New Brexit arrangements have caused disruption to fresh produce reaching supermarket shelves in Northern Ireland, some of the leading shops have confirmed.
From 1 January 2021, checks have been placed on goods arriving into Northern Ireland from Great Britain.
There have also been delays at the Port of Dover.
Asda, Sainsbury's and Tesco have told BBC News NI that some products have faced delays or are in limited supply.
Senior civil servants have said that a major problem is that some British firms have not been prepared for the new processes needed to ship to Northern Ireland.
Sainsbury's said: "A small number of our products are temporarily unavailable for our customers in Northern Ireland while border arrangements are confirmed."
The supermarket chain said it was prepared for this, and had been stocking alternative products in the meantime.
On Wednesday, it was reported that about 70 Spar-branded items were on sale at Sainsbury's, either in-store or online.
Sainsbury's added it was working hard "to get back to our full, usual range soon".
Tesco said it was facing "a short delay" on certain products.
"We're working with suppliers to get these back on the shelves as quickly as possible and direct customers to alternatives where we can," said a spokesperson.
The company added that it had a "good supply of products coming into Northern Ireland".
It is understood that Asda expects there to be shortages of a small number of fresh fruit and vegetable items while a backlog is cleared caused by issues at Dover in December.
Thousands of lorries were delayed in crossing the English Channel when France imposed travel restrictions due to the spread of the variant coronavirus.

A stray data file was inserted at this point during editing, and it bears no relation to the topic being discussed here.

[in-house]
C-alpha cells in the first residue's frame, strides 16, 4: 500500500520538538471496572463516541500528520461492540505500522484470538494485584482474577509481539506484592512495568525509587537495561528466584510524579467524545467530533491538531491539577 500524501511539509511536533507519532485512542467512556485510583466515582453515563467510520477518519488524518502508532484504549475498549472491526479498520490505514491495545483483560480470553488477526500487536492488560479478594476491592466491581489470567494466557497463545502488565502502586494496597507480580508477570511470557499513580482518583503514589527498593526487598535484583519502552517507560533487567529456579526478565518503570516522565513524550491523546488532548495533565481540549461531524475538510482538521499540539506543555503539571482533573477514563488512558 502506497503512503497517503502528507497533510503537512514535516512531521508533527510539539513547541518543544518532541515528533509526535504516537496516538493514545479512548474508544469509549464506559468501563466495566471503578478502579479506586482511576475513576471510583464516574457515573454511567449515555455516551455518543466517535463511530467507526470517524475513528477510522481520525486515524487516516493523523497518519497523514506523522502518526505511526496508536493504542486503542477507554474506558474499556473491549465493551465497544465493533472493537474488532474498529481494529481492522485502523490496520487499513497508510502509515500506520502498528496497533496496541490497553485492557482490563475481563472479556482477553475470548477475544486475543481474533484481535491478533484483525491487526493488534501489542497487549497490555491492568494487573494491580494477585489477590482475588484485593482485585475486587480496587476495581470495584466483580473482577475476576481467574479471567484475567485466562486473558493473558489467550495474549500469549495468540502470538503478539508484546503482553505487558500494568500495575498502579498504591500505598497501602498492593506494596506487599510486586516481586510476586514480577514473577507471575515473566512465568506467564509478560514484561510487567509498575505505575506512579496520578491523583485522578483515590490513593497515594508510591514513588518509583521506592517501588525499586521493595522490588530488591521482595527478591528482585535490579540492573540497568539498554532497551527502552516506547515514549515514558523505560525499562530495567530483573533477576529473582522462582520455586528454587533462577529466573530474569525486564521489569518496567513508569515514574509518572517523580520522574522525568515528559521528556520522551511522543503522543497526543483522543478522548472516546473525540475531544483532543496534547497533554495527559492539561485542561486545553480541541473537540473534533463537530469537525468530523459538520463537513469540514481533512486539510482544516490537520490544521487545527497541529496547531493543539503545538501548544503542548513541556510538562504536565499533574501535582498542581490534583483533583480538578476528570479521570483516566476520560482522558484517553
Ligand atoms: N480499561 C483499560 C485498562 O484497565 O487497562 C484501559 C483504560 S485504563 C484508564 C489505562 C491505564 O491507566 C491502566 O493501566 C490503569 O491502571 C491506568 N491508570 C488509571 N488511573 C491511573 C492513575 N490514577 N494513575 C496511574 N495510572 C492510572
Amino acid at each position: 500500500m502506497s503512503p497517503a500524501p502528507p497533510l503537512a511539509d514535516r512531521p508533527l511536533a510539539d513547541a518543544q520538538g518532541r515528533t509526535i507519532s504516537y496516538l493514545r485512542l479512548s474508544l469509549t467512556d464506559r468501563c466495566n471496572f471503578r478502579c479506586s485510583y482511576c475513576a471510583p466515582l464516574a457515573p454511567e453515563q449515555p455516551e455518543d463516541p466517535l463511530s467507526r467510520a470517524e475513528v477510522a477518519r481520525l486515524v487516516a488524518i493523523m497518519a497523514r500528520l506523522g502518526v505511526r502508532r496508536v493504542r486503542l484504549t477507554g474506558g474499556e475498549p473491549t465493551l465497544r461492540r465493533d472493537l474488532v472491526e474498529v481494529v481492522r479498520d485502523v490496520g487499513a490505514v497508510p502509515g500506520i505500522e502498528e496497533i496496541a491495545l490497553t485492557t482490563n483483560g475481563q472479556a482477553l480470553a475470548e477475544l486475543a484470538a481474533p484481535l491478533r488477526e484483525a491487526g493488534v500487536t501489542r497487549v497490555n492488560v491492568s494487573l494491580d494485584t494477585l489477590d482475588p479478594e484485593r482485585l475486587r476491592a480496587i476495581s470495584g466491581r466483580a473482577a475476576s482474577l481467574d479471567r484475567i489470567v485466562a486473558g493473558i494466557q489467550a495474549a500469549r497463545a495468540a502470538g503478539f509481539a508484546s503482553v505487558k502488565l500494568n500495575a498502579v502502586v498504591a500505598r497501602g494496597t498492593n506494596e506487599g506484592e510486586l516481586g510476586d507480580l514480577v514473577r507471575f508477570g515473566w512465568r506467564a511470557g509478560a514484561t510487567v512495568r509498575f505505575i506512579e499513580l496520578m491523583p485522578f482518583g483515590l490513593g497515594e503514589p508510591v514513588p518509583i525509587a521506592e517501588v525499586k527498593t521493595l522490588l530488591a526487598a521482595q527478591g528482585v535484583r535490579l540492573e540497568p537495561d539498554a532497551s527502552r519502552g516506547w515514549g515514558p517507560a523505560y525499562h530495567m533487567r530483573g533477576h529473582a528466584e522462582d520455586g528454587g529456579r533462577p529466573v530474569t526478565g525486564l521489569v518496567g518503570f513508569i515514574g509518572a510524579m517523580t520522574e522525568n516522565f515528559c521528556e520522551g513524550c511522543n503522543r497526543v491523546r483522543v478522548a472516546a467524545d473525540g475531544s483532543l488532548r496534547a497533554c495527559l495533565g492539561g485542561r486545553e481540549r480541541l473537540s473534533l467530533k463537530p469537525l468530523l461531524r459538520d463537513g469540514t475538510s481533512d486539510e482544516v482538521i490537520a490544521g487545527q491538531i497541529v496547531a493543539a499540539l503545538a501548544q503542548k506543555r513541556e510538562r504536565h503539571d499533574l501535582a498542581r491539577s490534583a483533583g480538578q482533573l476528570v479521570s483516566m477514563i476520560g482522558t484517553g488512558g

Some product limits have been placed on items at Asda as a result.
BBC News NI has learned the supermarket does not blame availability issues on additional paperwork, which is required for lorries to cross from Great Britain to Northern Ireland.
This is required after a new regulatory and trade border was created as part of the UK government's Brexit deal with the European Union.
Marks & Spencer and Co-Op have told BBC News NI they are still receiving deliveries as normal.
Wholesale firm Makro said it had a "good supply of products coming into Northern Ireland", however, confirmed it had also experienced a "short delay on certain products".
A UK Government spokesperson said: "As we have seen over the last year the UK has a large, diverse and highly resilient food supply chain.
"No lorries have been turned back at Northern Irish ports and supermarkets report healthy supplies into Northern Ireland stores.
"We continue to work closely with traders as they adapt to the new arrangements."
'Scarce and expensive'
Meanwhile, an independent greengrocer in County Fermanagh said he expected his supply lines to remain secure.
John Gillen, from Enniskillen, said many new customers had come to his shop, which has been based in the town for more than 50 years, as they could not find some items at the larger supermarkets.
"All the Spanish products such as tomatoes and peppers are getting very scarce and expensive," he explained.
"You also have mangetout, baby corn, fine beans, avocados, mangos, they are very hard to get at the minute.
"I have a secure enough supply line, at the minute I'm ok."
Mr Gillen said some of these imported items were not his biggest sellers, and most of his fruit and vegetable stock was sourced locally.
He said it would not be "the end of the world" if some items were difficult to find.
"We'll get through this," he added.